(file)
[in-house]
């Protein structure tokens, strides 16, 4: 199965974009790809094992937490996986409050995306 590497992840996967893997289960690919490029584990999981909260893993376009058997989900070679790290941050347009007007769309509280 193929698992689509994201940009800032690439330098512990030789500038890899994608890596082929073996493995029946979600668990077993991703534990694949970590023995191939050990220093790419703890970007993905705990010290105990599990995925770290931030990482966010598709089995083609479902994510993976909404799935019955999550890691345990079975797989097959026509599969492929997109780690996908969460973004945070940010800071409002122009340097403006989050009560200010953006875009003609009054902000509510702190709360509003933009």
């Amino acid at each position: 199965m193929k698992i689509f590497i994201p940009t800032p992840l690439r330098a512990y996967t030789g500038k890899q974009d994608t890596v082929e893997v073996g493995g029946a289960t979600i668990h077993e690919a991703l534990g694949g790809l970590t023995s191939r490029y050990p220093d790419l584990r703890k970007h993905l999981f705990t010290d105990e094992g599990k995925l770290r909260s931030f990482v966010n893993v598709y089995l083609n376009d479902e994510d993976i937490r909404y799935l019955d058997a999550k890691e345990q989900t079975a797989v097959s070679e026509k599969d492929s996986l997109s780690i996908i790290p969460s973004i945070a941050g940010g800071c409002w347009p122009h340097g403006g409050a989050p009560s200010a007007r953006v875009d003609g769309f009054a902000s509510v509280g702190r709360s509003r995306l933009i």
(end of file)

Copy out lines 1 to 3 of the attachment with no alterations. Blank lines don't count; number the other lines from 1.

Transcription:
[in-house]
């Protein structure tokens, strides 16, 4: 199965974009790809094992937490996986409050995306 590497992840996967893997289960690919490029584990999981909260893993376009058997989900070679790290941050347009007007769309509280 193929698992689509994201940009800032690439330098512990030789500038890899994608890596082929073996493995029946979600668990077993991703534990694949970590023995191939050990220093790419703890970007993905705990010290105990599990995925770290931030990482966010598709089995083609479902994510993976909404799935019955999550890691345990079975797989097959026509599969492929997109780690996908969460973004945070940010800071409002122009340097403006989050009560200010953006875009003609009054902000509510702190709360509003933009």
């Amino acid at each position: 199965m193929k698992i689509f590497i994201p940009t800032p992840l690439r330098a512990y996967t030789g500038k890899q974009d994608t890596v082929e893997v073996g493995g029946a289960t979600i668990h077993e690919a991703l534990g694949g790809l970590t023995s191939r490029y050990p220093d790419l584990r703890k970007h993905l999981f705990t010290d105990e094992g599990k995925l770290r909260s931030f990482v966010n893993v598709y089995l083609n376009d479902e994510d993976i937490r909404y799935l019955d058997a999550k890691e345990q989900t079975a797989v097959s070679e026509k599969d492929s996986l997109s780690i996908i790290p969460s973004i945070a941050g940010g800071c409002w347009p122009h340097g403006g409050a989050p009560s200010a007007r953006v875009d003609g769309f009054a902000s509510v509280g702190r709360s509003r995306l933009i």